(1880–1932), Yiddish writer and educator. Born in Lipkany, Bessarabia, Eliezer Shteynbarg (originally Shteynberg) received a traditional Jewish education but independently mastered German and Russian classics. Like his cousin Yehudah Steinberg (Shteynberg; a pioneer of modern Hebrew education), Eliezer directed a private, secular school, with Hebrew as the language of instruction. From 1919 on, he lived in Czernowitz (Chernivtsi) where he ran, among other things, a Yiddish children’s theater.
As the most distinguished figure in the Tshernovitser Yidisher Shulfareyn (Czernowitz Association of Jewish Schools) and in the Jewish Cultural Association of Romania (founded in 1921), Shteynbarg played a leading role in the cultural life of Romanian Jews. He lived in Brazil from 1928 to 1930, and then returned to Czernowitz.
A fable by Eliezer Shteynbarg, “Der farzikhtiker hon” (The Cautious Hen), n.d. Yiddish. RG 108, Manuscripts Collection, F87.7.4. (YIVO)
At a very young age, Shteynbarg had written children’s stories and plays in Yiddish for the students in the school he directed, as well as fables for adults. The children’s plays were inspired by purim-shpils and folk legends. In these stories, the author’s rich imagination, combined with his attention to folkloric motifs, yielded a free and poetic style. Shteynbarg also developed original teaching methods in which old heder traditions were blended with modern instructional principles. These techniques are reflected, for example, in his two textbooks, Alef-beys (Yiddish) and Alfon (Hebrew), both published in Czernowitz in 1921.
Shteynbarg’s fables were printed individually in periodicals, except for one compilation of 12 fables, Durkh di briln (Through the Eyeglasses), issued in a limited run in 1928. They quickly became popular by word of mouth, both through his own public readings and through the recitations of others, such as the dramatic reader Herts Grosbard. Ḥayim Naḥman Bialik—whom Shteynbarg admired and translated into Yiddish—deemed them masterpieces as early as 1911.
In Shteynbarg’s fables, the heroes are often animals, as is true for the works of Aesop, La Fontaine, and Krylov. However, the attributes that Shteynbarg’s animals represent are unconventional: the pig is known not for filth but for stinginess and greed (he is the hero of the fable series “Balebatim” [Bosses]); the bear is not necessarily clumsy but is rather a violent thief. Human figures are rare: most of the heroes are inanimate objects. Instead of presenting the gods and mythical figures typical of classical fables, Shteynbarg depicts angels. Especially original is his use of Yiddish letters and vowels as fable heroes—a reflection of the personifications of letters in rabbinic literature (agadah), the Zohar, and folk stories told in heders.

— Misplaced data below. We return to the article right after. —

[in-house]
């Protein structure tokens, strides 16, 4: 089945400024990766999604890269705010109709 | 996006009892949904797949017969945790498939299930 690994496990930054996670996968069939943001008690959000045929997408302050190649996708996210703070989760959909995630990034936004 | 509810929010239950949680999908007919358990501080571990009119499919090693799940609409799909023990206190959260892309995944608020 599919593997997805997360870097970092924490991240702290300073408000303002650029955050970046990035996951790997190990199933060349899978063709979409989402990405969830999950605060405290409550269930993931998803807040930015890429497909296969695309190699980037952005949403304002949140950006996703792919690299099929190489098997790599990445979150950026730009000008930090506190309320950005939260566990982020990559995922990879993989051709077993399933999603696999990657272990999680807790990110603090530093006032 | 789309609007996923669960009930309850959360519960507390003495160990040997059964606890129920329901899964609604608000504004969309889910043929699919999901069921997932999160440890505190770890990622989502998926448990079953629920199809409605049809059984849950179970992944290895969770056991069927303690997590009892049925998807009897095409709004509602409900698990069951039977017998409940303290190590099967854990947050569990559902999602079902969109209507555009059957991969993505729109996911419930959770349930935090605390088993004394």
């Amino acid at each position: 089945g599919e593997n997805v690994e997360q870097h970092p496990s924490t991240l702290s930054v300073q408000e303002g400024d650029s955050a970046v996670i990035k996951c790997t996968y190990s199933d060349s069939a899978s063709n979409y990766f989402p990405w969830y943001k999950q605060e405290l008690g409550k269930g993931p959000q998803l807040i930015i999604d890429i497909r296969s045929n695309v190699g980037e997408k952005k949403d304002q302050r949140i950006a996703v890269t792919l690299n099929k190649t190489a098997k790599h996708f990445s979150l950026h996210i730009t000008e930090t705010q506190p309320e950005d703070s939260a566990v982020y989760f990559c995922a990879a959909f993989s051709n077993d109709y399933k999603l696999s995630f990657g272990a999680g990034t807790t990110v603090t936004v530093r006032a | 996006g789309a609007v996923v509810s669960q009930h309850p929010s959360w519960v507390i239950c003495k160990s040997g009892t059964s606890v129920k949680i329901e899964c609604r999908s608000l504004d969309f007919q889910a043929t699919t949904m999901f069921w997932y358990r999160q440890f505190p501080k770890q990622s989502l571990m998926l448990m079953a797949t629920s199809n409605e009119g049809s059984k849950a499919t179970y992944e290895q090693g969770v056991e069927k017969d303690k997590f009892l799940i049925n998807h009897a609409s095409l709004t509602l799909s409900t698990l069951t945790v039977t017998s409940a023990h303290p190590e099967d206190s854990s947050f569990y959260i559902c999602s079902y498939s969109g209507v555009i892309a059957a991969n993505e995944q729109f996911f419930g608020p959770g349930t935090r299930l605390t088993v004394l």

In Shteynbarg’s writings, the culture of Judaism is the main idiom through which ideas are expressed. Verses from the Bible and sayings from the Talmud; snippets from Rashi, agadah and midrash; and Jewish laws, rites, and customs surface continuously in quotations, paraphrases, hints, and wordplay. Traditional elements can even serve as the structural foundation of a fable. He also weaves in allusions to modern Yiddish and Hebrew literature. Even so, the Jewish component is merely a tool, as the issues at the core of the fables remain universally human. For example, utilizing the four names for Mount Hermon in the Torah and the four synonyms that the Prophet Joel uses for the term locust, Shteynbarg develops a fable, “Hermon,” in which the legendary wild ox of the midrash plays a role, but the subject of the parable is actually the inequality between aristocrats and common people in the tax structure.
Whereas traditional fables reflect common sense, conformist or critical, Shteynbarg’s moral lessons usually range far from prepackaged truths. His messages are generally complex with multiple possible meanings, in tune with the contradictions and confusions of human nature and society. This is what makes them distinctly modern. For example, in a confrontation between a dagger and a needle (“Di shpiz un di nodl” [The Sword and the Needle]), the needle has the last word, but it is not in order to exalt the peaceable worker over the bloodthirsty warrior, but rather to draw the pessimistic conclusion that pricking people is ridiculous because one cannot sew anything from them. In this way, the reader realizes that, as Shmuel Niger wrote, Shteynbarg’s parable is “a fable for intellectually aware adults, not for children; for the intelligentsia, not for the simple folk” (Niger, Yidishe shrayber fun tsvantsikstn yorhundert [New York, 1973], p. 222).
Shteynbarg’s language is skillfully adapted to the fictional characters’ natures. Idioms, word associations, and metaphors—always apt and playfully polished—take shape around his figures, whether they are human, animal, inanimate object, plant, or abstraction. The richness of Shteynbarg’s rhymes, his delicate humor, and the lyricism of his poetic language are all worthy of note.
Shlomo Bickel (Shloyme Bikl), “Eliezer Shteynbargs mesholim,” in Rumenye, pp. 223–234 (Buenos Aires, 1961); Eliezer Frenkel, “Tsu di mekoyrim fun mikro un khazal in Eliezer Shteynbargs mesholim,” in Pinkes far der forshung fun der yidisher literatur un prese, vol. 2, pp. 214–224 (New York, 1972); Dov Sadan, “Dos retenish un zayn basheyd,” in Heymishe ksovim, vol. 1, pp. 41–74 (Tel Aviv, 1972); Eliezer Steinbarg, Mesholim, vol. 1 (Czernowitz, Rom., 1932), with 14 woodcuts by Artur Kolnik; vol. 2 (Tel Aviv, 1956); Eliezer Steinbarg, Mayselekh: Mit 109 tseykhenungen fun Artur Kolnik (Czernowitz, Rom., 1936); Eliezer Steinbarg, The Jewish Book of Fables, ed. and trans. Curt Leviant (Syracuse, 2003), see introduction.
Translated from Yiddish by Yankl Salant